At Venture Trust, our outreach team are an integral part of the support we offer. Outreach workers connect with people in need and support them to overcome difficulties they may be facing and to identify and achieve their personal development goals. They are extremely skilled, knowledgeable and tend to love working in communities and the outdoors across Scotland. Outreach workers find ways to use a participant’s local area including natural spaces to enhance learning and reflective opportunities for our participants.
Hazel Fraser joined our outreach team in the East of Scotland in 2017 and gets a lot of enjoyment from her job. One year on since we were asked to stay indoors and work from home, Hazel reflects on the difficulties outreach workers and the people they work with have faced since the pandemic.
“There’s no denying the last year has been really difficult. The winter months made it hard for us to get outdoors and fears of new virus strains made many of us feel unsafe leaving home. After a year of zoom calls, distanced working and uncertainty about the future, at times has been a struggle to keep the people we work with motivated as we too have lockdown fatigue and are tired of the phrase ‘the new normal’. In most of my calls with participants now I empathise and say, “I feel the same, it’s really hard”.
In March last year the job of an outreach worker changed so quickly – overnight – from prepping participants for journeys to the Scottish wilderness to staying indoors and making sure they had right support to cope with the initial impact of the pandemic. We had weekly check in chats which often involved advice on home schooling kids, foodbank referrals, benefits, and debt advice– lots of things which are out-with our normal remit. I am not an expert in all these areas, but we do have a wealth of experience within the team, and I think we’ve been good at enlisting the help of the right support services to assist our participants.
Many of our participants experience additional barriers in one way or another. Many have felt unsure about their prospects, struggle with their mental health and particularly the young people we work with have fears about getting back out in society and socialising again. Fortunately, we have managed to reach most of our participants throughout the pandemic through our virtual hubs. People said they really enjoyed it and that at times it was a lifeline for them. We would do things like bush craft, hill skills, navigation and crafting groups which were very popular; it has been so important for us to stay creative and have fun during such a difficult time.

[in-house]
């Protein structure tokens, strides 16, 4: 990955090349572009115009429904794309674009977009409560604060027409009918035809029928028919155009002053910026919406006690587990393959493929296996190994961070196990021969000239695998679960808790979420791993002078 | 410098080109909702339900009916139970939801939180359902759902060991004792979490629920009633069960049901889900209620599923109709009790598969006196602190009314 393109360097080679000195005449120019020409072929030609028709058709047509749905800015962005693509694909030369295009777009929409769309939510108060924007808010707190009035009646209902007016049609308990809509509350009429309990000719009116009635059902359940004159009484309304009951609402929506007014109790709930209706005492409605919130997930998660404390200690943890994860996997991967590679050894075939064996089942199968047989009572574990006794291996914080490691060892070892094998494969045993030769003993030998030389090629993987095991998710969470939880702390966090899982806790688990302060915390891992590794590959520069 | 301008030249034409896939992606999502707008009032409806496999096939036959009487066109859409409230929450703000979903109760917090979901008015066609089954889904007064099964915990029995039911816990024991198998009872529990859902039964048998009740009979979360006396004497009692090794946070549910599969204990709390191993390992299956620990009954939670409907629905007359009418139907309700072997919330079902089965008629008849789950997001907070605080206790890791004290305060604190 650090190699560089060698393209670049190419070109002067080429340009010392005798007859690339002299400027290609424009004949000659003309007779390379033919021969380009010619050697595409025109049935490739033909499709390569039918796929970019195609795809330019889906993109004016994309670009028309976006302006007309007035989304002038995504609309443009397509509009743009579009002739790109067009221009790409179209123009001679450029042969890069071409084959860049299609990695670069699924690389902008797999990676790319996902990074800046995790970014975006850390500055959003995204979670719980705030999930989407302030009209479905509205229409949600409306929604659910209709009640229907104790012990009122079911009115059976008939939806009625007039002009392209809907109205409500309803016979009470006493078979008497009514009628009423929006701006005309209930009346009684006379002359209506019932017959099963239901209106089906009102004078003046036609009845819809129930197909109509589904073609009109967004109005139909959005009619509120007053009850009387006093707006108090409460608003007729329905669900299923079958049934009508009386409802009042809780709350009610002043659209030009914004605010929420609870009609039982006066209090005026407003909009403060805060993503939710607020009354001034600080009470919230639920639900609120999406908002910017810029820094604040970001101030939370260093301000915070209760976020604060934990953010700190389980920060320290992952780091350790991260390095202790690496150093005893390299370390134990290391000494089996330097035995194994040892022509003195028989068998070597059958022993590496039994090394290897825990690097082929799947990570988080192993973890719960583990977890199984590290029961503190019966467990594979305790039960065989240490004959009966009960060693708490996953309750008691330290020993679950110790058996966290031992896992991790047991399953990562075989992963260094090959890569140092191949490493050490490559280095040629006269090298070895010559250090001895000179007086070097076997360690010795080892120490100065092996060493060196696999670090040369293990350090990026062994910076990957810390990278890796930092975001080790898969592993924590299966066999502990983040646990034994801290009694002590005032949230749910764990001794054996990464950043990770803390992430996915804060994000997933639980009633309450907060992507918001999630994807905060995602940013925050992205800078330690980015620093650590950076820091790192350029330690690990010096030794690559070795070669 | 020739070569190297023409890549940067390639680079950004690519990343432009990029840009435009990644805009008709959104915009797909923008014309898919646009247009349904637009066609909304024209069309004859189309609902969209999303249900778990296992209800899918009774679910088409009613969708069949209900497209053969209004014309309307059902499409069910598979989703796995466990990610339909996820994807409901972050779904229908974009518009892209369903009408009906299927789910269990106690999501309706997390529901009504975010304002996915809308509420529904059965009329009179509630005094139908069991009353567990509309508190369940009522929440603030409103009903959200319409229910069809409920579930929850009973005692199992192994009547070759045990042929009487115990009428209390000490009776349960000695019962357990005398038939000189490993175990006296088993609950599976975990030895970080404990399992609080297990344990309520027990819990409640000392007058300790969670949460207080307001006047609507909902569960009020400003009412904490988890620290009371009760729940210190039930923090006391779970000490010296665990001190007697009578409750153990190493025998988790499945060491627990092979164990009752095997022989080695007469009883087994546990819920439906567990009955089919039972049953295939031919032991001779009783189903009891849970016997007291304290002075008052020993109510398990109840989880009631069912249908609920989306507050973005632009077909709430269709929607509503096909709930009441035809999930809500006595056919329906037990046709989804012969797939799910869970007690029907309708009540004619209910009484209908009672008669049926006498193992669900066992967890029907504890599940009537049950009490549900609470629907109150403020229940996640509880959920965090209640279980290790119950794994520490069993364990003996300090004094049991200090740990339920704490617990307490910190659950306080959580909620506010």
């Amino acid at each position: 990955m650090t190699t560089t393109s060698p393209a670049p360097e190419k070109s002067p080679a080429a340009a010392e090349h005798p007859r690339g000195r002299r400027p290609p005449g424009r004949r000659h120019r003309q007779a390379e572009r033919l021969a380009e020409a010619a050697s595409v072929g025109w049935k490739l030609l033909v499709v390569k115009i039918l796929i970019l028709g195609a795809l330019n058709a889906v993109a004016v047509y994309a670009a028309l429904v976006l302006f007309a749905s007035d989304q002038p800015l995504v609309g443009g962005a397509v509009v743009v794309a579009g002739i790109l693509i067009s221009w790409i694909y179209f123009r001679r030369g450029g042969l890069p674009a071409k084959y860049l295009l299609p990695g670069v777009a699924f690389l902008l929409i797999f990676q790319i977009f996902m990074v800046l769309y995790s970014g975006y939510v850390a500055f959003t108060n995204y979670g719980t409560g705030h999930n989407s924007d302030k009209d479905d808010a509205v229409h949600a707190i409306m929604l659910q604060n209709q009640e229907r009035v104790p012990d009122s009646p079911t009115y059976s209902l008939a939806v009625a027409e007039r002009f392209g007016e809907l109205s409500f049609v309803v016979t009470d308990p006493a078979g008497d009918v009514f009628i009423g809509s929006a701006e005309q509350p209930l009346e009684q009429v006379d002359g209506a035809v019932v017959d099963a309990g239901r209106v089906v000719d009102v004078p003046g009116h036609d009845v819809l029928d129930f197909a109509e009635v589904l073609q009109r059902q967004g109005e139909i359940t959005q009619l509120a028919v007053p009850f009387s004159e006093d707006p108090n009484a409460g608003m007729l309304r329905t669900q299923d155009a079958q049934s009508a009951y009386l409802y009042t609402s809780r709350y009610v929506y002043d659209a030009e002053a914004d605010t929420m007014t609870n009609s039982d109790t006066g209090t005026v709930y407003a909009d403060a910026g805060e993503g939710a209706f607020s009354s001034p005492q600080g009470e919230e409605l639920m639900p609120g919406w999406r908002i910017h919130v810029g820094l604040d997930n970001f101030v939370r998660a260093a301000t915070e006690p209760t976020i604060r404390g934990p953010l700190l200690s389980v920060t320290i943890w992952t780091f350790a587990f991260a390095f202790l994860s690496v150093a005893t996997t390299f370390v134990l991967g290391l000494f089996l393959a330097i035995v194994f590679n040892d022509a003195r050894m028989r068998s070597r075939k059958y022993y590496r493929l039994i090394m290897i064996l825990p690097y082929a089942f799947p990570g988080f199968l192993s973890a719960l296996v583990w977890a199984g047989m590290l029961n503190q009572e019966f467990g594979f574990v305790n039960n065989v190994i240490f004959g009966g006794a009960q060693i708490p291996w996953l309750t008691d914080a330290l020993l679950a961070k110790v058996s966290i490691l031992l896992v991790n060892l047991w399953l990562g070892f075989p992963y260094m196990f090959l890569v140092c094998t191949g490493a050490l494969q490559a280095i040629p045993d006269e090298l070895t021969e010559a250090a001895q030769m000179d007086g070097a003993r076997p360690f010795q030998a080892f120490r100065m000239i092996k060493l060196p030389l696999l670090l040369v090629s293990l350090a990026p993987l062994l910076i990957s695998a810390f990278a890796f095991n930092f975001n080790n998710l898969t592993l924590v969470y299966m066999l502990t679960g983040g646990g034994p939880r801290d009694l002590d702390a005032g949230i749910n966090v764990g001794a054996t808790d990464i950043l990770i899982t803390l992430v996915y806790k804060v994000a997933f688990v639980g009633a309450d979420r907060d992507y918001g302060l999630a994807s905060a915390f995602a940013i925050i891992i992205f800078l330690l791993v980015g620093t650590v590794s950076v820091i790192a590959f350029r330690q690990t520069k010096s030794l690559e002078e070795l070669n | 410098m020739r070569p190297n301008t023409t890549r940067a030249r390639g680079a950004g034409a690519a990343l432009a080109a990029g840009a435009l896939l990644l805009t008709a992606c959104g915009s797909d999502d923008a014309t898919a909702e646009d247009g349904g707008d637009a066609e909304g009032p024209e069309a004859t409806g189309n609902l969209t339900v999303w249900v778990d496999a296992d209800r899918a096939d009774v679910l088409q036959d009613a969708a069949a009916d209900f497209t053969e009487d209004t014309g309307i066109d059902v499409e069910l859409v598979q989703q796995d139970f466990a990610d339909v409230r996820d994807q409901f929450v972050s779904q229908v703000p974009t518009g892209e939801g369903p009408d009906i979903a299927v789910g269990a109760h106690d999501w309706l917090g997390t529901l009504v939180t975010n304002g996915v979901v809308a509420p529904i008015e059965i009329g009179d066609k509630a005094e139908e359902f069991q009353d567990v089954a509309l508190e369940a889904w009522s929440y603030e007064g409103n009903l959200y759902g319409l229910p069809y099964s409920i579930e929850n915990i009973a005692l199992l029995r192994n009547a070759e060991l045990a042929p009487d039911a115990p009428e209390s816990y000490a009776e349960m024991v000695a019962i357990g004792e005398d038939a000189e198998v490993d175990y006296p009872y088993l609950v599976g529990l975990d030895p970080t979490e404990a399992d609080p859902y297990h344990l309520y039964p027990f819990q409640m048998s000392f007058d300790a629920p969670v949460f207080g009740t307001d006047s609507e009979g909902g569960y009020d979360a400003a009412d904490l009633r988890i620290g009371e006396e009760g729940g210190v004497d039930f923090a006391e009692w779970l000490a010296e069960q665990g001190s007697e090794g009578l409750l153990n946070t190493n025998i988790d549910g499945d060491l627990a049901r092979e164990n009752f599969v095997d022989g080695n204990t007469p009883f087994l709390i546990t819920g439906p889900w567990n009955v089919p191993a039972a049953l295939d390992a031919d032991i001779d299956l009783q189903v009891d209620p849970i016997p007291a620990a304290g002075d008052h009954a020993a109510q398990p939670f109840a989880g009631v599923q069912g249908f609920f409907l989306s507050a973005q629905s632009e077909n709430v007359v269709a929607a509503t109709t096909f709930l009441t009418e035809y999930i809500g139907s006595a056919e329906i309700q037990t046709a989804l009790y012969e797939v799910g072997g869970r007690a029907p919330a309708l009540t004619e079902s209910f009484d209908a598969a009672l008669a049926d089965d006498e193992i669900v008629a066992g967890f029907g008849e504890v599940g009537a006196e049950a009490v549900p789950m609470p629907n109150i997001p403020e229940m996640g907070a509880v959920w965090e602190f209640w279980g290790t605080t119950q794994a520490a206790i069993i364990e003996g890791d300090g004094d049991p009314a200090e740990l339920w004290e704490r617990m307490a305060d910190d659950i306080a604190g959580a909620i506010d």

Some people didn’t initially have access to the tech to take part, but we worked alongside charities like People Know How helped us and they delivered equipment to over 50 of the people we work with. We managed to attract funding to provide data top ups to participants who were struggling to access services. There were people unable to participate digitally for a wide range of reason and although we and our partners worked hard to identify and mitigate the issues there remains a proportion of our participants who have been more isolated who will need intensive personal development support once we can meet safely again.
One impact of the pandemic on the people we work with is feeling unsafe outdoors as some feel more anxious about going out for walks, going to the shops, or going to get coffee as they feel unsure about what the restrictions allow. Some have cut themselves off from friends so I’ve been reminding people that they are allowed out for exercise and encouraging them to get out to quiet places as much as they can. Now that the cold, wet weather is starting to ease and cafés will reopen soon, I hope that the people we work with will start to socialise again.
For many young people that experience mental health issues such as anxiety and depression, the thought of going out and socialising again at college, in the workplace, or even with old friends is very daunting. Our interim CEO Mike Strang recently wrote about social skill fade which is something a lot of the people I work with have experienced. It’s a real shame as there were some people who were making great progress socialising in groups and building their confidence, but after over a year of rarely leaving the house, some participants have developed fears about coming out of isolation and it may take longer to get back to where they were before.
The recent Government roadmap out of lockdown as well as the days getting lighter, brings many of us hope. At Venture Trust, the announcement of a new outdoor therapy service as well as returning to deliver a blended model of support in communities, the outdoors and online mean our organisation and our staff will continue to support our participants. Our work will enable them to build the skills, confidence and motivation to overcome their anxiety about their futures, to get back outside, and develop positive routines.
All the staff here at Venture Trust including my colleagues in the Outreach teams are very excited about seeing our participants face-to-face again, going on adventures and being back where we belong – the outdoors!”